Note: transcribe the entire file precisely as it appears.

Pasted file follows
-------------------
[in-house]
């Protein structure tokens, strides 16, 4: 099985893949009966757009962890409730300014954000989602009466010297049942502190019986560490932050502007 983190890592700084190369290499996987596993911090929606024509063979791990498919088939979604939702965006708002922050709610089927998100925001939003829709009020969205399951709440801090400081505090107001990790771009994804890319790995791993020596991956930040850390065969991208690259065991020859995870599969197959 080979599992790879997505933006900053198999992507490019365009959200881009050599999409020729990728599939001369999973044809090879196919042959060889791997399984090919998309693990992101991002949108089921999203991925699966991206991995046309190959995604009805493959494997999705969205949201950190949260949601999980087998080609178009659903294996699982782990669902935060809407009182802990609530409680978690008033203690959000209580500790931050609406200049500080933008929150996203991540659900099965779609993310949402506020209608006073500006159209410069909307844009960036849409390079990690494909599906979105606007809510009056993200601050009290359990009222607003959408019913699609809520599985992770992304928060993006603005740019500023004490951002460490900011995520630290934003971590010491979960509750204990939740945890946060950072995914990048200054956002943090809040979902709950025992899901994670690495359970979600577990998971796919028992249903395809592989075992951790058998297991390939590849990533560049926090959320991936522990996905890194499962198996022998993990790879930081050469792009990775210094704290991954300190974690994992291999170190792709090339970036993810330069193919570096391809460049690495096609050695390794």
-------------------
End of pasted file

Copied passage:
[in-house]
């Protein structure tokens, strides 16, 4: 099985893949009966757009962890409730300014954000989602009466010297049942502190019986560490932050502007 983190890592700084190369290499996987596993911090929606024509063979791990498919088939979604939702965006708002922050709610089927998100925001939003829709009020969205399951709440801090400081505090107001990790771009994804890319790995791993020596991956930040850390065969991208690259065991020859995870599969197959 080979599992790879997505933006900053198999992507490019365009959200881009050599999409020729990728599939001369999973044809090879196919042959060889791997399984090919998309693990992101991002949108089921999203991925699966991206991995046309190959995604009805493959494997999705969205949201950190949260949601999980087998080609178009659903294996699982782990669902935060809407009182802990609530409680978690008033203690959000209580500790931050609406200049500080933008929150996203991540659900099965779609993310949402506020209608006073500006159209410069909307844009960036849409390079990690494909599906979105606007809510009056993200601050009290359990009222607003959408019913699609809520599985992770992304928060993006603005740019500023004490951002460490900011995520630290934003971590010491979960509750204990939740945890946060950072995914990048200054956002943090809040979902709950025992899901994670690495359970979600577990998971796919028992249903395809592989075992951790058998297991390939590849990533560049926090959320991936522990996905890194499962198996022998993990790879930081050469792009990775210094704290991954300190974690994992291999170190792709090339970036993810330069193919570096391809460049690495096609050695390794």